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iPad sales growth doesn't herald a tablet-as-PC rush

Gregg Keizer | Aug. 11, 2017
Though Apple posted a 15% sales increase in its last quarter, don't credit its campaign to replace computers with iPads.

"But it will also be heavily dependent on iOS 11," Bajarin continued, talking about the upcoming upgrade. Almost certain to ship next month, iOS 11 adds a files manager, multiple windows and drag-and-drop to the tablet, the kind of core OS productivity tools that personal computer users demand. "Apple also needs to keep on that path," he said, "to make the iPad a more general-purpose computing platform," not only in customers' minds but also in developers'.

"[Developers] themselves have not felt it's a productivity platform," Bajarin said.

Another element Apple must adjust, of course, is price: The Cupertino, Calif. company could boost the iPad's chances of serving as a personal computer substitute by stretching the price band. In March, Apple cut the price of the then-iPad Air 2 by $70, or 18%, to get to the plainer iPad at $329. More reductions like that, Bajarin opined, would better position the iPad-as-PC concept for customers -- consumers and enterprise alike -- who currently rely on their smartphones as their one-and-only computer.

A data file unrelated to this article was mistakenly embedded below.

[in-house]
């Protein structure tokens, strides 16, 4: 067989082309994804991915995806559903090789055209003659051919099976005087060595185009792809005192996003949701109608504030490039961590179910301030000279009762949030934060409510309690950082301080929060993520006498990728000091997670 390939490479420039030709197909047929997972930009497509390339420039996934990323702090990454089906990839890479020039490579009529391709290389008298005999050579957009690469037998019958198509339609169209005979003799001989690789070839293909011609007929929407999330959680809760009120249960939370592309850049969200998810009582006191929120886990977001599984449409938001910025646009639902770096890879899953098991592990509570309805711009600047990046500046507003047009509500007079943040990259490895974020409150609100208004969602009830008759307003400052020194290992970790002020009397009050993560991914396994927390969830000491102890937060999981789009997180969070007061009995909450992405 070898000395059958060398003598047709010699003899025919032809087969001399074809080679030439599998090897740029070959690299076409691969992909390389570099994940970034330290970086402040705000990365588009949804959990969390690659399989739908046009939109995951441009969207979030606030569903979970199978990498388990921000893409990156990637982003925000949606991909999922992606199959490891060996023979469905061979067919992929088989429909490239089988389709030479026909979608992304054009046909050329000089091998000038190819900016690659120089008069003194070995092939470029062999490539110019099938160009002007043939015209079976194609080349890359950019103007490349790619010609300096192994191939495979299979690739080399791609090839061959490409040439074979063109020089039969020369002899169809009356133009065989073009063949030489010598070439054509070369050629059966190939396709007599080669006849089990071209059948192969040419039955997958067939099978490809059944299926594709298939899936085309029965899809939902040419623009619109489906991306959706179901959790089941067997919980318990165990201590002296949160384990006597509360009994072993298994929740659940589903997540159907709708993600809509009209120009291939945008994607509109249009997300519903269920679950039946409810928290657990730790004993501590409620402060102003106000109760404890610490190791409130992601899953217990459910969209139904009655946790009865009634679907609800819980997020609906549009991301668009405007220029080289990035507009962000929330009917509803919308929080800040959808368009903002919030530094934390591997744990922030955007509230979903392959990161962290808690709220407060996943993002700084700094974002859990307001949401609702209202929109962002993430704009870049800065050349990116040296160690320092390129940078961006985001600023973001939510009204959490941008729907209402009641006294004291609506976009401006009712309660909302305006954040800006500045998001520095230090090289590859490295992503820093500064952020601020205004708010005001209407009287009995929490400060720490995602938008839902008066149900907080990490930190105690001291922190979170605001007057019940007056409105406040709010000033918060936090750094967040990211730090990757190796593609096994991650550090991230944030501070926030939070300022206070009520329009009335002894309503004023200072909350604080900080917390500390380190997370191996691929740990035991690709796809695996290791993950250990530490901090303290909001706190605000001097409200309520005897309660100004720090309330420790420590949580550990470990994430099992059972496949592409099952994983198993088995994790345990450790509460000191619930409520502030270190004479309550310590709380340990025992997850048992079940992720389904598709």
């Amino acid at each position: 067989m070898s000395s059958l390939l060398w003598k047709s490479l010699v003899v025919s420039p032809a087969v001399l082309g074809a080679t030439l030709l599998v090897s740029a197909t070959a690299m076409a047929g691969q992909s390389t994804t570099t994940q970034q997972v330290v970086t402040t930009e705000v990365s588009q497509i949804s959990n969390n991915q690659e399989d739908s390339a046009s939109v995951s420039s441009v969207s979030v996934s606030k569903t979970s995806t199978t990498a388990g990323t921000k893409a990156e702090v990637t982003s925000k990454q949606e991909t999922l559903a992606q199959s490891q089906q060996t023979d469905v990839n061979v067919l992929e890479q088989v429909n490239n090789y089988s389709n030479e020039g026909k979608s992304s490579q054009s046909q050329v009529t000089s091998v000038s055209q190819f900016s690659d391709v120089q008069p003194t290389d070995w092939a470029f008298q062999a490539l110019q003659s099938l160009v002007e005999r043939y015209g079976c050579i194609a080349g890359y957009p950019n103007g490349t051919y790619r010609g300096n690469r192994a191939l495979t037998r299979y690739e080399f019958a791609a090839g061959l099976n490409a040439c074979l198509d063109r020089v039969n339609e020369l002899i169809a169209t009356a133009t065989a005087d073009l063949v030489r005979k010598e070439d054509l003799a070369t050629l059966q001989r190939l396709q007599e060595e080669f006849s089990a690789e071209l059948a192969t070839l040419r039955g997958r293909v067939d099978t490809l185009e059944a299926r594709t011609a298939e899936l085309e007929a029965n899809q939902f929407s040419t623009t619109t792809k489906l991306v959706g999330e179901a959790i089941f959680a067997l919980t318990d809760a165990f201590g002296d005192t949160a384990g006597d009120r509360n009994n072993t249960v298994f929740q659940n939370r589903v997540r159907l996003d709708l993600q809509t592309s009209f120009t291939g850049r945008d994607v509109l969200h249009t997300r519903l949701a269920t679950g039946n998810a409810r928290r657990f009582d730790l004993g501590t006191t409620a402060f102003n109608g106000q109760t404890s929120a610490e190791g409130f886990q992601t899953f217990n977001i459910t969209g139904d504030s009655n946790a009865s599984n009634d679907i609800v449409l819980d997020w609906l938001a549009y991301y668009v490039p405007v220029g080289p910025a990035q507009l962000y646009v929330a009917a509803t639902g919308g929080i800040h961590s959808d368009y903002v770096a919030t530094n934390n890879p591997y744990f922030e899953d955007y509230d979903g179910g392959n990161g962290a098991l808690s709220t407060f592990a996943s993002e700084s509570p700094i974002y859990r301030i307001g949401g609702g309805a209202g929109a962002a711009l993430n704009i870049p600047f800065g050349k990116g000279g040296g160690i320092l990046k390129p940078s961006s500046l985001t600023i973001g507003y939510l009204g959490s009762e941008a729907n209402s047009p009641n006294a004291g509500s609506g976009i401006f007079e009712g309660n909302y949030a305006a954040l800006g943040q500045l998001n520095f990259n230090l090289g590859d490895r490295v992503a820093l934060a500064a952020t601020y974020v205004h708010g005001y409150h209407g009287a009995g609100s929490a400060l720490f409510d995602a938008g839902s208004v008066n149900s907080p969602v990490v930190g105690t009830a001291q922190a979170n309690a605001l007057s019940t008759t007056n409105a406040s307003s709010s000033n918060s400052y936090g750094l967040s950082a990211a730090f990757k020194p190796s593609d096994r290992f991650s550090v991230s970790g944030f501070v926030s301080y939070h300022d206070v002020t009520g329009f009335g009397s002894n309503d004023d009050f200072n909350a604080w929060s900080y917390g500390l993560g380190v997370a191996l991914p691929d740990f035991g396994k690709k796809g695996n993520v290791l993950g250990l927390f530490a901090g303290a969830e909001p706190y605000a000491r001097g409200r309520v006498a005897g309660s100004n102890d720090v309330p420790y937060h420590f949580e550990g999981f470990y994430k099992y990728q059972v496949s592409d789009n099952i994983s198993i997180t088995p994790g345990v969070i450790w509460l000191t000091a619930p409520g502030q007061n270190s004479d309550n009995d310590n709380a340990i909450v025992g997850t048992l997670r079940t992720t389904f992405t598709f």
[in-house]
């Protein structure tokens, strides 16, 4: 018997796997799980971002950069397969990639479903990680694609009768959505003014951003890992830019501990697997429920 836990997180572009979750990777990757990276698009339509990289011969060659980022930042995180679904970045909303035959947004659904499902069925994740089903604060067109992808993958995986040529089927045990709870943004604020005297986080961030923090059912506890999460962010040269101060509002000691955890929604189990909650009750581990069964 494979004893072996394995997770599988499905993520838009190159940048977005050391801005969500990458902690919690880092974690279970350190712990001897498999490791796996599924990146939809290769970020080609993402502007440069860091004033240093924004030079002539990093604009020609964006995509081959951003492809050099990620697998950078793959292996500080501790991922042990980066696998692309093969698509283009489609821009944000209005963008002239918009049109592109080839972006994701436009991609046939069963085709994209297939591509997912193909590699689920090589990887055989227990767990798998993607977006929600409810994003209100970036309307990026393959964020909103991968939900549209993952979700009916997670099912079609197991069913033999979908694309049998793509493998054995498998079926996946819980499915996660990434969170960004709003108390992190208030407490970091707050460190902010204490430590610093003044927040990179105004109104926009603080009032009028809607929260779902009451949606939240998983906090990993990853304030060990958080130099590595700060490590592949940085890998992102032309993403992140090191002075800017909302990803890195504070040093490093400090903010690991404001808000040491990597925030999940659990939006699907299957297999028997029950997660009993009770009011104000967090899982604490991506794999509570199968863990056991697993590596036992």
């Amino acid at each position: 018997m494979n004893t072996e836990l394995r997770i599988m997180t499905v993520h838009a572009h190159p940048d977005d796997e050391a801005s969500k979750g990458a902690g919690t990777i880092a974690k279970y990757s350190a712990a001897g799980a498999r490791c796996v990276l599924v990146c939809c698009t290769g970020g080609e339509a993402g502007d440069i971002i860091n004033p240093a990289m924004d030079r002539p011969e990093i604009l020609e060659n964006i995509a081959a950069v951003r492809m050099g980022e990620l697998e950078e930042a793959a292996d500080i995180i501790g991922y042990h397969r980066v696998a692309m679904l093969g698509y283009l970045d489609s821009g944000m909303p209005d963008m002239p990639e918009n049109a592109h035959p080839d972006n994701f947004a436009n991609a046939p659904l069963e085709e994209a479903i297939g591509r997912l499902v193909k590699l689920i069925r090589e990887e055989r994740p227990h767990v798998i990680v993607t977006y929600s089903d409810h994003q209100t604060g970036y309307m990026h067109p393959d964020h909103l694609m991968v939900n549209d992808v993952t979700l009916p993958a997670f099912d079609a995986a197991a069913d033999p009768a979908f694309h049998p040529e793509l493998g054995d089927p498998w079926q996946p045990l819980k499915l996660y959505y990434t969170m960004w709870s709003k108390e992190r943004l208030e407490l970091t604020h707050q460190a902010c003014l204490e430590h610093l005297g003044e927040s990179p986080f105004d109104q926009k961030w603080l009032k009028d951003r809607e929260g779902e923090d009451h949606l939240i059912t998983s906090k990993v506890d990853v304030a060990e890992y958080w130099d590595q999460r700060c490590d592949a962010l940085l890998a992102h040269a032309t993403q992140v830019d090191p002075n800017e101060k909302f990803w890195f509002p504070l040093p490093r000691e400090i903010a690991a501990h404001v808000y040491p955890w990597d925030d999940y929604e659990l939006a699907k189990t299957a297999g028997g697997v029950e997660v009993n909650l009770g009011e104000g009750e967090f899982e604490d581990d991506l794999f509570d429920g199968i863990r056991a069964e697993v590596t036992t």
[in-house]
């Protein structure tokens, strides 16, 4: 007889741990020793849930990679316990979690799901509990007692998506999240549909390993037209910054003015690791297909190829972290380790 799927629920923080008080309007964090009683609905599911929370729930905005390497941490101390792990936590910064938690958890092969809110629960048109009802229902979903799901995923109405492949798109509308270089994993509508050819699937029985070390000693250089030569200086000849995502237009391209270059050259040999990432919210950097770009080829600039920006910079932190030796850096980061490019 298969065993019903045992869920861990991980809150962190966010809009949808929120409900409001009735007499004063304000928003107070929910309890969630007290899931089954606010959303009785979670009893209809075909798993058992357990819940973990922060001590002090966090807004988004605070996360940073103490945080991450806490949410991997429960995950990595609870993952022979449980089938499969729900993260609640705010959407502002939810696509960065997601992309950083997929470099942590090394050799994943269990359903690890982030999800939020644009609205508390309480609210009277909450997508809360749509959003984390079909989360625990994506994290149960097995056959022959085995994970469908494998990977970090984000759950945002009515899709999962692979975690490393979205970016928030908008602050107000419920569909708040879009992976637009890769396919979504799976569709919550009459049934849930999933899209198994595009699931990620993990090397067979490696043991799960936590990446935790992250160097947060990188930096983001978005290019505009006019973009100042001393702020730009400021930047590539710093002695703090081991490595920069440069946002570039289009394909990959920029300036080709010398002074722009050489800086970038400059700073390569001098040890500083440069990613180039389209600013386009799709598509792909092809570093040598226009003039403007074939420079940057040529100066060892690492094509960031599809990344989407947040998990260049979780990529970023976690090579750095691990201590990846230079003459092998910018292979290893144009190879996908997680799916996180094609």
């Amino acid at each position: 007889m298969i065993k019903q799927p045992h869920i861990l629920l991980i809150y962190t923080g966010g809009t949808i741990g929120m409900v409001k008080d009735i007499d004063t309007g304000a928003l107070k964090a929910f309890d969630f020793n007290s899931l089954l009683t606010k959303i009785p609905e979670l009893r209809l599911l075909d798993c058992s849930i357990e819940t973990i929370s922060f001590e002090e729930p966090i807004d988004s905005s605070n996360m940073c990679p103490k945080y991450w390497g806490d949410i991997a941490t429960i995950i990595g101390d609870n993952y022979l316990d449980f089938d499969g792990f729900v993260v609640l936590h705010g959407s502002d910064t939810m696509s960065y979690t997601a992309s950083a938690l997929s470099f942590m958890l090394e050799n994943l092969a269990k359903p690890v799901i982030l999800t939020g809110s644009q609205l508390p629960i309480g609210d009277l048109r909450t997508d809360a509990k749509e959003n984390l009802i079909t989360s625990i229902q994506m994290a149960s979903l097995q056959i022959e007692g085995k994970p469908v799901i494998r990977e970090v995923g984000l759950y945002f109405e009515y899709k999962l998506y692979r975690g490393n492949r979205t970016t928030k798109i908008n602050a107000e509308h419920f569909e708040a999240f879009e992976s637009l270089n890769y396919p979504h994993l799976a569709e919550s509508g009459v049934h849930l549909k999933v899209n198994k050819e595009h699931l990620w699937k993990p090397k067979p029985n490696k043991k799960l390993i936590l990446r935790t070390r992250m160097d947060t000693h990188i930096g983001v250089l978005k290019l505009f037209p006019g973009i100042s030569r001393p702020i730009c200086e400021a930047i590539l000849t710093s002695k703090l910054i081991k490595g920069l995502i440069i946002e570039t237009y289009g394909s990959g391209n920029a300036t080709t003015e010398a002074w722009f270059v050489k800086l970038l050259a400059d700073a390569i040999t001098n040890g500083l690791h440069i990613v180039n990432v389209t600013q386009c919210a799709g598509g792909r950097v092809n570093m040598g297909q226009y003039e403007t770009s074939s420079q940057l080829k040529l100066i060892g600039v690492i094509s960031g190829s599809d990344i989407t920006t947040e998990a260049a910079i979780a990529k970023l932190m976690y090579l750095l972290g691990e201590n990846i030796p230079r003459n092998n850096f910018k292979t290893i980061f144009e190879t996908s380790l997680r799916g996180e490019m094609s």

Ironically, it is the iPhone's high price that makes a lower-priced iPad smart, since the latter would be the secondary device, the one a user turns to for productivity-related tasks that are impossible, difficult or an annoyance when attempted on a phone's smaller screen.

"I think consumers will start moving in that direction in the next three to four years," Bajarin said of the currently computer-less.


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